At Lakehead, we want to open more doors and offer new, flexible pathways. That is critical if we are to address this challenge. For example, we often hear that female students do not always select the courses they need to enter undergraduate engineering programs. We have recently introduced a brand-new Pre-Eng pathway, that’s designed for any student who does not have all the prerequisites so they only need to spend an extra two semesters with us to make up the difference and then enter directly into any of our Bachelor of Engineering degrees.

We also know that engineering degrees can be too narrow, and often lack the wider context or the broader skill-set that others offer. That’s why we offer students the opportunity to study for a Master of Business Administration (MBA) alongside their engineering degree. This means in just two extra semesters they can graduate with a BEng and an MBA, setting themselves up to be highly employable in an ever-evolving job market and giving them the skills to be independent consultants or entrepreneurs. That flexibility and broader skill set have proved popular, including female students wanting to extend their potential beyond the technical foundations of engineering.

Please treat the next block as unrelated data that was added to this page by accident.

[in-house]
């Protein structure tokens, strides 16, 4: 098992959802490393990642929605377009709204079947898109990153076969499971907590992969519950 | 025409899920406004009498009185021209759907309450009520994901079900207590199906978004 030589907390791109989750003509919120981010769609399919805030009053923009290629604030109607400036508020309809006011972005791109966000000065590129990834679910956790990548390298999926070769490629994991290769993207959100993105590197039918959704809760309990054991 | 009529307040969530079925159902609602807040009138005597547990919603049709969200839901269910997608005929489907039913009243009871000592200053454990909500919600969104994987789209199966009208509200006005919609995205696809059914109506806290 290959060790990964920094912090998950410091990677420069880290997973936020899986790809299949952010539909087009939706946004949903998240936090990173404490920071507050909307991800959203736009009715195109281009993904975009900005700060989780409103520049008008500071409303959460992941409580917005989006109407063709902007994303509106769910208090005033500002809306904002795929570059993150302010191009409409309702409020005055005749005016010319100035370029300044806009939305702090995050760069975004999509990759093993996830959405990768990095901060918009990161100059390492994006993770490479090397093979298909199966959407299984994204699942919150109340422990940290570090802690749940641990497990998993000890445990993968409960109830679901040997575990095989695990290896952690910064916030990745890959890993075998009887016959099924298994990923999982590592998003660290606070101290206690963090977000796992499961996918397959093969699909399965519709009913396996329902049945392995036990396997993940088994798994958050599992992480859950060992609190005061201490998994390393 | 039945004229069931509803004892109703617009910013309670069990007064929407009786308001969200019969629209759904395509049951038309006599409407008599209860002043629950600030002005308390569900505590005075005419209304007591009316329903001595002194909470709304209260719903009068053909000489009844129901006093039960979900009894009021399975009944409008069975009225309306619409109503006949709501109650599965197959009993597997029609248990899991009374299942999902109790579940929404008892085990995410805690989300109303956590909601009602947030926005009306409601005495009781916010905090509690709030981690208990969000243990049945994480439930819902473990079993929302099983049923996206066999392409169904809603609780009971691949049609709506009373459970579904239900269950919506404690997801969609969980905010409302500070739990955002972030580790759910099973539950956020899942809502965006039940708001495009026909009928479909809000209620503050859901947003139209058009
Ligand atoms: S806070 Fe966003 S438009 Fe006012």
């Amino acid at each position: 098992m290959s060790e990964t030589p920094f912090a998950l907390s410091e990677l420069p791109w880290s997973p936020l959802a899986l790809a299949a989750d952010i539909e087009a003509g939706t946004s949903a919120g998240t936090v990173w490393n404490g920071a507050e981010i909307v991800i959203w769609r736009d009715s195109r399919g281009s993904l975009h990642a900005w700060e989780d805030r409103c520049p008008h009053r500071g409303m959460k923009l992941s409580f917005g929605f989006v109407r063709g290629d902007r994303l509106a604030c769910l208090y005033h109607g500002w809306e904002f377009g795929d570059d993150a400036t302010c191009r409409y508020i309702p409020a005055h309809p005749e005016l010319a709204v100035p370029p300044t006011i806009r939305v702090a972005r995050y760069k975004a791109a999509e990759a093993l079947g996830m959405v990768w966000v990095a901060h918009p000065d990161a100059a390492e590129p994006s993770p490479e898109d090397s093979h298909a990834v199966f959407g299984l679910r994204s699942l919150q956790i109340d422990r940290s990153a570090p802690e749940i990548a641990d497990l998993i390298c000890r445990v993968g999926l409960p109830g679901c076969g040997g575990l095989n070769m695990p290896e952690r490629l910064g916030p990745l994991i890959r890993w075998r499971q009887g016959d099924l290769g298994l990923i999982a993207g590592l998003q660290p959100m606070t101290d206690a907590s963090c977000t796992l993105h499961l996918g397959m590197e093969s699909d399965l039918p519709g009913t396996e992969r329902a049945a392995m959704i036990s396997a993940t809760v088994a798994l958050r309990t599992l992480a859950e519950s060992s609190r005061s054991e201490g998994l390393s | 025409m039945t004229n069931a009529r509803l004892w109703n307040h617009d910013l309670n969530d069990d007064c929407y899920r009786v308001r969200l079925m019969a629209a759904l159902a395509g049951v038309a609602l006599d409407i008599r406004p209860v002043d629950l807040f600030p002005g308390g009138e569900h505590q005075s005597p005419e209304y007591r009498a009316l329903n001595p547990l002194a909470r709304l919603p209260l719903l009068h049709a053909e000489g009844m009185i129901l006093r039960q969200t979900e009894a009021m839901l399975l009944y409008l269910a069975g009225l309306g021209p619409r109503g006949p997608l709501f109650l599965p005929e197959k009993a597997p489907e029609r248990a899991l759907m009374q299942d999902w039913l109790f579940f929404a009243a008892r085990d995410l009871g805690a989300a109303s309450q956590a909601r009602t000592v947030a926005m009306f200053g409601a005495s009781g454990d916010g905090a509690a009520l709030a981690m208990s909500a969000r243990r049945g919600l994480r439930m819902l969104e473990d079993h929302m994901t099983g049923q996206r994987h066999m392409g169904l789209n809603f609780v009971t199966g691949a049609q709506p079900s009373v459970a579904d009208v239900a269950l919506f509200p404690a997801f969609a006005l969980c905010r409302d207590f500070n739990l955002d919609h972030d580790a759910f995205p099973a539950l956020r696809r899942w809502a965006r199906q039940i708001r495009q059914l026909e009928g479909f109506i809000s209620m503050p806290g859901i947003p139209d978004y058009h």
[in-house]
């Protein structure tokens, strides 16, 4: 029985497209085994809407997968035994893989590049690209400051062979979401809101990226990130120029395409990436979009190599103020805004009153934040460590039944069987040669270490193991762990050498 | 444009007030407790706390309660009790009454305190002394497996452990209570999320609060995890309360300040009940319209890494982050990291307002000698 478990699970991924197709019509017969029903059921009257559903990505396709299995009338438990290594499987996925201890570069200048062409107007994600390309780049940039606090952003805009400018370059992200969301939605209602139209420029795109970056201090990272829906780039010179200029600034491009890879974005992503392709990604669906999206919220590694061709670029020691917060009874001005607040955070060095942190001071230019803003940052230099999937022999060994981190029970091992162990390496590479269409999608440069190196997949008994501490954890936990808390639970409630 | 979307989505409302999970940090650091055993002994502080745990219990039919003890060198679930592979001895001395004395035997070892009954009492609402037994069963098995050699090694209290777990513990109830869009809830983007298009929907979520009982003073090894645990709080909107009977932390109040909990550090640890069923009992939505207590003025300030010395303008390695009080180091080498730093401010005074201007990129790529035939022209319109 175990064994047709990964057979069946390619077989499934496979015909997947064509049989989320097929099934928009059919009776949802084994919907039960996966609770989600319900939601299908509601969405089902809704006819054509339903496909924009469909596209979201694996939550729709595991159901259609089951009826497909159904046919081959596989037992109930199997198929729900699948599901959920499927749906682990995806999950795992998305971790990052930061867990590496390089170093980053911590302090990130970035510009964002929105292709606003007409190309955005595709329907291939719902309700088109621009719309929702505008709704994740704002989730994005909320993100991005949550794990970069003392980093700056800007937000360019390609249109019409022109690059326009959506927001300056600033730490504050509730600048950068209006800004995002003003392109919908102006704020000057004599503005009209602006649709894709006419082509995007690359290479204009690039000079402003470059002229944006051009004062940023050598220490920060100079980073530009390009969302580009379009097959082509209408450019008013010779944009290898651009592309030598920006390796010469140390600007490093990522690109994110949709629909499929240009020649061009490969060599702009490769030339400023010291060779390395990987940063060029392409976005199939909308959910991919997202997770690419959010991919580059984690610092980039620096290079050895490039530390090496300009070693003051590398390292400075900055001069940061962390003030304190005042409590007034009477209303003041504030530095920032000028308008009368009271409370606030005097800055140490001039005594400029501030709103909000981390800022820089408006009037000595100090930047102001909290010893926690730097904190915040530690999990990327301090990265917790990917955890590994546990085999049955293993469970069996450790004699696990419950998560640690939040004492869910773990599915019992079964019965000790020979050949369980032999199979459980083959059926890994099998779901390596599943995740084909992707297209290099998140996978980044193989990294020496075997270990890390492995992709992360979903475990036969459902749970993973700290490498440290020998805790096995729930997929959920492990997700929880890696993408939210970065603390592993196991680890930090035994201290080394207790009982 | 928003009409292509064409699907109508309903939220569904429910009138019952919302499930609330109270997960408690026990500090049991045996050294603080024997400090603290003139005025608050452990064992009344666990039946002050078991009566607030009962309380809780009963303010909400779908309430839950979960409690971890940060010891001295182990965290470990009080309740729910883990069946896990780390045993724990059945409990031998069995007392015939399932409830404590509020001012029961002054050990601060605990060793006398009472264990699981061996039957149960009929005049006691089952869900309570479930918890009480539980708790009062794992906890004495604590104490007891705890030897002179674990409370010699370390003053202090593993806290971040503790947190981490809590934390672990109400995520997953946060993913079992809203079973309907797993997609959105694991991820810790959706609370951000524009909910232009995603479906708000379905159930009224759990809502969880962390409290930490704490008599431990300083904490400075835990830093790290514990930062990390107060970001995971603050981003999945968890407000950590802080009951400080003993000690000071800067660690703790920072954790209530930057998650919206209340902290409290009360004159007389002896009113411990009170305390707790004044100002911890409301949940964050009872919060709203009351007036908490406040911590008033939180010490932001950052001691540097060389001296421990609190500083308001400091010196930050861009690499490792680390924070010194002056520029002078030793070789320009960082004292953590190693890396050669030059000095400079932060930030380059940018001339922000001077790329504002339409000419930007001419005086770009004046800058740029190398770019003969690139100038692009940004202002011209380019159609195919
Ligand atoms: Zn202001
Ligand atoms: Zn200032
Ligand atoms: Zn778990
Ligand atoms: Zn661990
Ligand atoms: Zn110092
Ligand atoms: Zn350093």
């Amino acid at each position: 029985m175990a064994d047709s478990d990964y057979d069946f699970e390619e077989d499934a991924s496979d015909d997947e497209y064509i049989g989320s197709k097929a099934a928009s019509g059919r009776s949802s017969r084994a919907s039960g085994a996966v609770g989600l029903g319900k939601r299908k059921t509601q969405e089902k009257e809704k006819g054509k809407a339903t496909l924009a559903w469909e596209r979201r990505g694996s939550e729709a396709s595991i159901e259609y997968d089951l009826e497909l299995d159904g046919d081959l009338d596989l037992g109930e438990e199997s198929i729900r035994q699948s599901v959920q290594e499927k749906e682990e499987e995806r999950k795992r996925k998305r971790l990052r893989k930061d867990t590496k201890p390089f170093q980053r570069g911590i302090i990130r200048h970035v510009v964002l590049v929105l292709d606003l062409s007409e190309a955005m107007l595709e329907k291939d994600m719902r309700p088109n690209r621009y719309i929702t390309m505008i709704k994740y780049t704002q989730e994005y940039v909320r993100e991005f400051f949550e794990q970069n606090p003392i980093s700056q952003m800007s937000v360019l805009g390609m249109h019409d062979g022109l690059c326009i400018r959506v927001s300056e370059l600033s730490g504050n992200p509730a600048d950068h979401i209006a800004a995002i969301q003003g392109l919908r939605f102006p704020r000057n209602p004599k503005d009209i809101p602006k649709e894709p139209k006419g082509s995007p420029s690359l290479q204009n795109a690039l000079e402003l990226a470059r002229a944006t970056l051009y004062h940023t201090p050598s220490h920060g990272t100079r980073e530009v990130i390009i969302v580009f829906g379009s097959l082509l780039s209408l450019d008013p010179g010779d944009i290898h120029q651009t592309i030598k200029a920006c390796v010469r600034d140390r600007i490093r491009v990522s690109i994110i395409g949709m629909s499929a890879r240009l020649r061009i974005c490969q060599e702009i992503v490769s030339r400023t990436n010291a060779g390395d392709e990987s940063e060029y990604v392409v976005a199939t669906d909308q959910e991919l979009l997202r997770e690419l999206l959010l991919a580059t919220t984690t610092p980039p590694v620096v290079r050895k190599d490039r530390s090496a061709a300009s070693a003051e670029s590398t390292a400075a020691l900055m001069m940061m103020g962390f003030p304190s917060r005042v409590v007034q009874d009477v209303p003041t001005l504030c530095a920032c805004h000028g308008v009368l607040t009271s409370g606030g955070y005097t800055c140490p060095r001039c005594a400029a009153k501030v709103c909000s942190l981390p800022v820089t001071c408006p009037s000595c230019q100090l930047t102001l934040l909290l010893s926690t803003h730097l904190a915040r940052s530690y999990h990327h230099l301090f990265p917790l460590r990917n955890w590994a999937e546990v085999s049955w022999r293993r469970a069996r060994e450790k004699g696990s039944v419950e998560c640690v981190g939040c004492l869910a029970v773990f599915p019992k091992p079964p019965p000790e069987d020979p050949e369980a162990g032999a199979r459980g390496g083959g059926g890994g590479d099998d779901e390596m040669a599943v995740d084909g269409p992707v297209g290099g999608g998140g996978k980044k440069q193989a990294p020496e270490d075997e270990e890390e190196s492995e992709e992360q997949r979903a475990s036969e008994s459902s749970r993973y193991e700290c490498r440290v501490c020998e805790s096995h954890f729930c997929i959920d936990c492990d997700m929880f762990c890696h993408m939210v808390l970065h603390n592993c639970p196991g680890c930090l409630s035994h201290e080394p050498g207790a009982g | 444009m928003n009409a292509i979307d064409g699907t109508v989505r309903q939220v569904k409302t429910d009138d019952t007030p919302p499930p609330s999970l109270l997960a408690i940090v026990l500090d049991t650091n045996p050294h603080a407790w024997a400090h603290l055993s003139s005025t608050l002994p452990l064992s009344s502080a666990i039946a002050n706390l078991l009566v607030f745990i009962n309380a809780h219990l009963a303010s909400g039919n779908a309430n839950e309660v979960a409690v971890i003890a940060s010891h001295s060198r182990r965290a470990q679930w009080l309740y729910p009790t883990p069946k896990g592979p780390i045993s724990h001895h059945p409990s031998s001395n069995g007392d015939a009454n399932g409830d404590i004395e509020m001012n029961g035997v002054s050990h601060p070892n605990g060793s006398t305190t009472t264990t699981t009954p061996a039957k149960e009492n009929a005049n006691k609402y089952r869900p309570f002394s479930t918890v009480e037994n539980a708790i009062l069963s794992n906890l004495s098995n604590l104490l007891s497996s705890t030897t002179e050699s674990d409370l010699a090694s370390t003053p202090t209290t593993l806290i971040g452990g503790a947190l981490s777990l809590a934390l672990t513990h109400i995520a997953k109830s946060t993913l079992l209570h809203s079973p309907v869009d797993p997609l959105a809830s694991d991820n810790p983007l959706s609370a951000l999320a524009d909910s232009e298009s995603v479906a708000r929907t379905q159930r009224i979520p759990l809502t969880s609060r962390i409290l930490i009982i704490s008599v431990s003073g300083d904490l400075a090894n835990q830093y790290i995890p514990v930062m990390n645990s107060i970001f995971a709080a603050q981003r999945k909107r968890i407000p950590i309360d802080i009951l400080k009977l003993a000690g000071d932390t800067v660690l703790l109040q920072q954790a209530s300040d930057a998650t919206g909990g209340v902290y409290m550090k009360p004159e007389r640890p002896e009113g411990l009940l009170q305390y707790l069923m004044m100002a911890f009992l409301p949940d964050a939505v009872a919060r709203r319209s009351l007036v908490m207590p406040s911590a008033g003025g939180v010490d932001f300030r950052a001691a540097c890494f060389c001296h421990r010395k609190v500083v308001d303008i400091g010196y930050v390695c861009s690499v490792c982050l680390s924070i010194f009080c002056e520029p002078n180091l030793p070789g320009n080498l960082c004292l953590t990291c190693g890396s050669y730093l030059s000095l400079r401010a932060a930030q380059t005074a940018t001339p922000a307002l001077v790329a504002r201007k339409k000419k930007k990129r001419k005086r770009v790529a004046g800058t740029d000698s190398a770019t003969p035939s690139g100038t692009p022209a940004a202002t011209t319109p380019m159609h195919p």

While outreach and engagement to female students is incredibly important, we need to back up that commitment with flexible pathways and innovative programming.

Lakehead Engineering has been a pioneer in the college transfer model. Can you discuss the success and impact of this model in bringing students from colleges into university engineering programs?

Lakehead Engineering created a unique college transfer model in 1974, and we are very pleased to see that some of our partners, colleagues, and other engineering schools are now following in our footsteps. We are very happy about it because what it means is that we, as an engineering community, will be opening more opportunities for others. So, we are highly supportive of it. On the other hand, there’s nothing more interesting than having a bit of healthy competition, so, what we need to do is keep reinventing ourselves.